Last art walk of the year a success

This yarn bomb was set up outside the arts centre to help promote fall programming. (Peter Lozinski/Daily Herald)

Event to return to downtown in 2019

An initiative designed at bringing more people downtown in the warmer months is likely to continue next year after finding success in 2018.

The downtown art walk was started by Gail Carlson, an artist with a studio on Central Ave. It was designed as a night to check out artisans and shops downtown on a sort of self-guided tour.

From there, it morphed into something bigger, with the Prince Albert Downtown Business Improvement District (PADBID) taking on the challenge and growing the monthly event with live music and, most recently, horse-drawn wagon rides that double as historical tours through the downtown core.

“(Thursday’s) was absolutely fantastic,” said PADBID executive director Carolyn Carleton.

“We ended up going later than we anticipated because we had a lineup of people wanting to do the tour. Everybody ho got off the wagon ride was talking about how great it was to have the horse ride through the downtown.”

Thursday’s event, the last of the year, also had bouncy castles for the kids. Several people who booked a later time for the horse-drawn wagon ride took the time to explore the shops and galleries open downtown.

“It ended on a really good note,” Carleton said. “We’re already making plans for next year to start up in May. I think it will be something that will run every year, the first Thursday of each month from May to September.”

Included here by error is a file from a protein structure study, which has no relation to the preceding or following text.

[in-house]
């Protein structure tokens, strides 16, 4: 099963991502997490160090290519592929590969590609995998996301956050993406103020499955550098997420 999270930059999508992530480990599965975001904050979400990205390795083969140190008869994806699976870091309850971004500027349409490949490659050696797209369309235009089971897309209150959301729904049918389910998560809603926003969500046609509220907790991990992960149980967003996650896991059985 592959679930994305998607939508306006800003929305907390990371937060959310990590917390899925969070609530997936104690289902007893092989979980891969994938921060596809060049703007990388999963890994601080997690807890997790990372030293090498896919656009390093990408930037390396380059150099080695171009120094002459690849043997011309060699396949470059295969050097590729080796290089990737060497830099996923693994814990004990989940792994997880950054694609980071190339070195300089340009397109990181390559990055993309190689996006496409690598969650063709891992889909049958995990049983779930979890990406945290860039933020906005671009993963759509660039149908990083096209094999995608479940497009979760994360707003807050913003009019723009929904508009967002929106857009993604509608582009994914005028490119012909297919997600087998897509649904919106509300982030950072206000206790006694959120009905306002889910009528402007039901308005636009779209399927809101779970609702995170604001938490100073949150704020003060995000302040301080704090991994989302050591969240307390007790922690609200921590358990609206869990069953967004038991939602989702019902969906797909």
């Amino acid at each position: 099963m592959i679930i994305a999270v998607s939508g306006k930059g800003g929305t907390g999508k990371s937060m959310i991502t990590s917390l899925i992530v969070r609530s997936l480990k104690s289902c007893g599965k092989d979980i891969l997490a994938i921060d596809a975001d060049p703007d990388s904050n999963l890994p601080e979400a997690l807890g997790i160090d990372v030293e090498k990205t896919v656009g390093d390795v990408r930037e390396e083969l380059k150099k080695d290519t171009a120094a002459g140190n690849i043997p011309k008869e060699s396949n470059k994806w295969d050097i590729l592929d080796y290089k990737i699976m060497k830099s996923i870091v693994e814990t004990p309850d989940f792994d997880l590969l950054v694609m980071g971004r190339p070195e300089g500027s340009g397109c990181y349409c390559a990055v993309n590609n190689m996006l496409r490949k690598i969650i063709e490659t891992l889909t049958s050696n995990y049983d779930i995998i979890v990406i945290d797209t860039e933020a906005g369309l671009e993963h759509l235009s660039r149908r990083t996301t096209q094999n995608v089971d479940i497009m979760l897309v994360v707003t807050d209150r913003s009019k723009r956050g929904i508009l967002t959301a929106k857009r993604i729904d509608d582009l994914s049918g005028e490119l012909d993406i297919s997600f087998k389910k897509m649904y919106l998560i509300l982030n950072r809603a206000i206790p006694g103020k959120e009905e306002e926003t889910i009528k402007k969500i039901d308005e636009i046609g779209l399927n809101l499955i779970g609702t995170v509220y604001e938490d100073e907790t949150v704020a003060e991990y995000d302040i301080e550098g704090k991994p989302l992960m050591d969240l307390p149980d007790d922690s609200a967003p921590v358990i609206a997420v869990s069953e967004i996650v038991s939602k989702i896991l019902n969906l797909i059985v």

PADBID also used the last art walk to promote the Arts Centre’s fall programs, creating a yarn bomb between the railing of the centre’s outdoor ramp. The display will stay up until Culture Days have passed.

With the wagon rides, a lot of families came through, whereas before with the music, it was more single people and couples coming down. PADBID will take what was learned from this year’s events and apply it to the downtown art walk’s return next season.

“Event planning is something I like doing, so we’ll keep making things happen,” Carleton said.

“A lot of people need a reason to come downtown. With the success of street fair this past year, we wanted to keep the momentum going and give people a reason to come down and check out the downtown, stroll around and look at what all of the shops have.”

In the meantime, according to Carleton, there’s a lot more coming for the city’s downtown business district.

“Throughout the winter we’re going to get a lot more businesses opening up downtown,” she said.

“I already know of a few just starting to get going that plan to be up before Christmas. It’s definitely going to be great to see.”

 

Thierman Financial